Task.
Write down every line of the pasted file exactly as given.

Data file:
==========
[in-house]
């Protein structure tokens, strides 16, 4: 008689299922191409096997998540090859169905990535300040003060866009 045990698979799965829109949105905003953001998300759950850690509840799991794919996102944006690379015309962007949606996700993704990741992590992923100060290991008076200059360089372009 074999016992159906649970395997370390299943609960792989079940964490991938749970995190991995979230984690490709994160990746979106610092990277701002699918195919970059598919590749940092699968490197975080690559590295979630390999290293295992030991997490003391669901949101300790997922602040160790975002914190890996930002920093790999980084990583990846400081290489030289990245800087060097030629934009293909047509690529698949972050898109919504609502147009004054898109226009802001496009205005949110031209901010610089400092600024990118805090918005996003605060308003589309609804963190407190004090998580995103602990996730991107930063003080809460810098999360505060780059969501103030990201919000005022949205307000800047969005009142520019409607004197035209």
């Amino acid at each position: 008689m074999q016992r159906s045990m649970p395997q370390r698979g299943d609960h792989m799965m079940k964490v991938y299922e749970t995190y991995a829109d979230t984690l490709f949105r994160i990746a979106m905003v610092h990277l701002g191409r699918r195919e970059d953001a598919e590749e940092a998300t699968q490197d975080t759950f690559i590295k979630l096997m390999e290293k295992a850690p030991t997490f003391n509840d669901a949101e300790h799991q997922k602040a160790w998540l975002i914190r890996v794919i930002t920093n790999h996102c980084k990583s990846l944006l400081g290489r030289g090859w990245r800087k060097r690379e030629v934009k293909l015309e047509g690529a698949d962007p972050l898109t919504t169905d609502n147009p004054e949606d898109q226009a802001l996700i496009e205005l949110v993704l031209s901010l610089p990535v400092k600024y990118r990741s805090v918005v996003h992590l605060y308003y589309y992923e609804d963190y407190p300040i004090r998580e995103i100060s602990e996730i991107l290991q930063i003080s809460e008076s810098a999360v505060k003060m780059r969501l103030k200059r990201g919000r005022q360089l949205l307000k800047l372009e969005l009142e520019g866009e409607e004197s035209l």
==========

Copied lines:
[in-house]
């Protein structure tokens, strides 16, 4: 008689299922191409096997998540090859169905990535300040003060866009 045990698979799965829109949105905003953001998300759950850690509840799991794919996102944006690379015309962007949606996700993704990741992590992923100060290991008076200059360089372009 074999016992159906649970395997370390299943609960792989079940964490991938749970995190991995979230984690490709994160990746979106610092990277701002699918195919970059598919590749940092699968490197975080690559590295979630390999290293295992030991997490003391669901949101300790997922602040160790975002914190890996930002920093790999980084990583990846400081290489030289990245800087060097030629934009293909047509690529698949972050898109919504609502147009004054898109226009802001496009205005949110031209901010610089400092600024990118805090918005996003605060308003589309609804963190407190004090998580995103602990996730991107930063003080809460810098999360505060780059969501103030990201919000005022949205307000800047969005009142520019409607004197035209």
């Amino acid at each position: 008689m074999q016992r159906s045990m649970p395997q370390r698979g299943d609960h792989m799965m079940k964490v991938y299922e749970t995190y991995a829109d979230t984690l490709f949105r994160i990746a979106m905003v610092h990277l701002g191409r699918r195919e970059d953001a598919e590749e940092a998300t699968q490197d975080t759950f690559i590295k979630l096997m390999e290293k295992a850690p030991t997490f003391n509840d669901a949101e300790h799991q997922k602040a160790w998540l975002i914190r890996v794919i930002t920093n790999h996102c980084k990583s990846l944006l400081g290489r030289g090859w990245r800087k060097r690379e030629v934009k293909l015309e047509g690529a698949d962007p972050l898109t919504t169905d609502n147009p004054e949606d898109q226009a802001l996700i496009e205005l949110v993704l031209s901010l610089p990535v400092k600024y990118r990741s805090v918005v996003h992590l605060y308003y589309y992923e609804d963190y407190p300040i004090r998580e995103i100060s602990e996730i991107l290991q930063i003080s809460e008076s810098a999360v505060k003060m780059r969501l103030k200059r990201g919000r005022q360089l949205l307000k800047l372009e969005l009142e520019g866009e409607e004197s035209l």